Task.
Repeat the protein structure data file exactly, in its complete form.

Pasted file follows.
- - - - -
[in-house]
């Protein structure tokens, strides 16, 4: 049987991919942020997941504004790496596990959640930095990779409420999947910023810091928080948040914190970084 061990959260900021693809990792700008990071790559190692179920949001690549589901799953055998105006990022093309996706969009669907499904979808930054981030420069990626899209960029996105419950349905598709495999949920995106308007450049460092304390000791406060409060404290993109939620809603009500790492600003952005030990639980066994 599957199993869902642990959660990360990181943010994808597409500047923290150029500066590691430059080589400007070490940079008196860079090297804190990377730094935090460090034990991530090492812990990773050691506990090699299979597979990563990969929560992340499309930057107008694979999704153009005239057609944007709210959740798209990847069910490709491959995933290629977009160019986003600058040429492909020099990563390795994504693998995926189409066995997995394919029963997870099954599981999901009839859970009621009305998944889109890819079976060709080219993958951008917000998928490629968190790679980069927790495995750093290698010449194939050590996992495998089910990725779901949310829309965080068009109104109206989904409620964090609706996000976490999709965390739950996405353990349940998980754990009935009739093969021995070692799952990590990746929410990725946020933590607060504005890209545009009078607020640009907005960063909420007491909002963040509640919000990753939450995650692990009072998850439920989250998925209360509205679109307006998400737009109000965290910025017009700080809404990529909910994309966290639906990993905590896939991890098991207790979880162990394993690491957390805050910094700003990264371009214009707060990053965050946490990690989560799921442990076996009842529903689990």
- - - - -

[in-house]
């Protein structure tokens, strides 16, 4: 049987991919942020997941504004790496596990959640930095990779409420999947910023810091928080948040914190970084 061990959260900021693809990792700008990071790559190692179920949001690549589901799953055998105006990022093309996706969009669907499904979808930054981030420069990626899209960029996105419950349905598709495999949920995106308007450049460092304390000791406060409060404290993109939620809603009500790492600003952005030990639980066994 599957199993869902642990959660990360990181943010994808597409500047923290150029500066590691430059080589400007070490940079008196860079090297804190990377730094935090460090034990991530090492812990990773050691506990090699299979597979990563990969929560992340499309930057107008694979999704153009005239057609944007709210959740798209990847069910490709491959995933290629977009160019986003600058040429492909020099990563390795994504693998995926189409066995997995394919029963997870099954599981999901009839859970009621009305998944889109890819079976060709080219993958951008917000998928490629968190790679980069927790495995750093290698010449194939050590996992495998089910990725779901949310829309965080068009109104109206989904409620964090609706996000976490999709965390739950996405353990349940998980754990009935009739093969021995070692799952990590990746929410990725946020933590607060504005890209545009009078607020640009907005960063909420007491909002963040509640919000990753939450995650692990009072998850439920989250998925209360509205679109307006998400737009109000965290910025017009700080809404990529909910994309966290639906990993905590896939991890098991207790979880162990394993690491957390805050910094700003990264371009214009707060990053965050946490990690989560799921442990076996009842529903689990």